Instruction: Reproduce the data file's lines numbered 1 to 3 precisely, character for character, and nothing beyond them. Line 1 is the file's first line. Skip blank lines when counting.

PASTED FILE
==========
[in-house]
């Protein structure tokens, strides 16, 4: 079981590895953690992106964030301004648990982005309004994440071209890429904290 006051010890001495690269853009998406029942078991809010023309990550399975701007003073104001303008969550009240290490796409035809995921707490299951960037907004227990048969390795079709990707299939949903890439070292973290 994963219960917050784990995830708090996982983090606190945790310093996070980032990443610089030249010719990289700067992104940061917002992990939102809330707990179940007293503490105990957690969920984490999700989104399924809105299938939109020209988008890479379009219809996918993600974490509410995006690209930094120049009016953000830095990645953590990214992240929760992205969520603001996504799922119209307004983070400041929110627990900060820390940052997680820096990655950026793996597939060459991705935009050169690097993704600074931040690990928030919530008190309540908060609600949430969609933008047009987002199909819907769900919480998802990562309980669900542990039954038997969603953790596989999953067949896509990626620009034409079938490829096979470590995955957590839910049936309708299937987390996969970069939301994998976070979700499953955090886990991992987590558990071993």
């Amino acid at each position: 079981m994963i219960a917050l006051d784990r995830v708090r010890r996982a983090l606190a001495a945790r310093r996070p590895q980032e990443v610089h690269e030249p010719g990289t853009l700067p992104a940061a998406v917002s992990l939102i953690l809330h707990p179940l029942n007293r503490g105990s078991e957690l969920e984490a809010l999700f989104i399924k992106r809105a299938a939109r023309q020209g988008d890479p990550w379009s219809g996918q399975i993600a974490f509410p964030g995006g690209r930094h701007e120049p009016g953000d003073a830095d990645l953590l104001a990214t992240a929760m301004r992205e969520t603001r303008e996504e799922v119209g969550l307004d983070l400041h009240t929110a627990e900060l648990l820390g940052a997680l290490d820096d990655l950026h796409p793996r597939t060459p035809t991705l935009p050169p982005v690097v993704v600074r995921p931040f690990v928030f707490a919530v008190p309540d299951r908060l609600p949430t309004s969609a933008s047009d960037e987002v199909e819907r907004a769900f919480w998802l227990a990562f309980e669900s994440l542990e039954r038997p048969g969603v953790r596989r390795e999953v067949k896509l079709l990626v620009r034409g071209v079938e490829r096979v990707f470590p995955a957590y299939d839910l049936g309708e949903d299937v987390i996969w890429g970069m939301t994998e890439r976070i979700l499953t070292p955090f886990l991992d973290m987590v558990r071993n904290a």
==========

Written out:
[in-house]
């Protein structure tokens, strides 16, 4: 079981590895953690992106964030301004648990982005309004994440071209890429904290 006051010890001495690269853009998406029942078991809010023309990550399975701007003073104001303008969550009240290490796409035809995921707490299951960037907004227990048969390795079709990707299939949903890439070292973290 994963219960917050784990995830708090996982983090606190945790310093996070980032990443610089030249010719990289700067992104940061917002992990939102809330707990179940007293503490105990957690969920984490999700989104399924809105299938939109020209988008890479379009219809996918993600974490509410995006690209930094120049009016953000830095990645953590990214992240929760992205969520603001996504799922119209307004983070400041929110627990900060820390940052997680820096990655950026793996597939060459991705935009050169690097993704600074931040690990928030919530008190309540908060609600949430969609933008047009987002199909819907769900919480998802990562309980669900542990039954038997969603953790596989999953067949896509990626620009034409079938490829096979470590995955957590839910049936309708299937987390996969970069939301994998976070979700499953955090886990991992987590558990071993």
């Amino acid at each position: 079981m994963i219960a917050l006051d784990r995830v708090r010890r996982a983090l606190a001495a945790r310093r996070p590895q980032e990443v610089h690269e030249p010719g990289t853009l700067p992104a940061a998406v917002s992990l939102i953690l809330h707990p179940l029942n007293r503490g105990s078991e957690l969920e984490a809010l999700f989104i399924k992106r809105a299938a939109r023309q020209g988008d890479p990550w379009s219809g996918q399975i993600a974490f509410p964030g995006g690209r930094h701007e120049p009016g953000d003073a830095d990645l953590l104001a990214t992240a929760m301004r992205e969520t603001r303008e996504e799922v119209g969550l307004d983070l400041h009240t929110a627990e900060l648990l820390g940052a997680l290490d820096d990655l950026h796409p793996r597939t060459p035809t991705l935009p050169p982005v690097v993704v600074r995921p931040f690990v928030f707490a919530v008190p309540d299951r908060l609600p949430t309004s969609a933008s047009d960037e987002v199909e819907r907004a769900f919480w998802l227990a990562f309980e669900s994440l542990e039954r038997p048969g969603v953790r596989r390795e999953v067949k896509l079709l990626v620009r034409g071209v079938e490829r096979v990707f470590p995955a957590y299939d839910l049936g309708e949903d299937v987390i996969w890429g970069m939301t994998e890439r976070i979700l499953t070292p955090f886990l991992d973290m987590v558990r071993n904290a």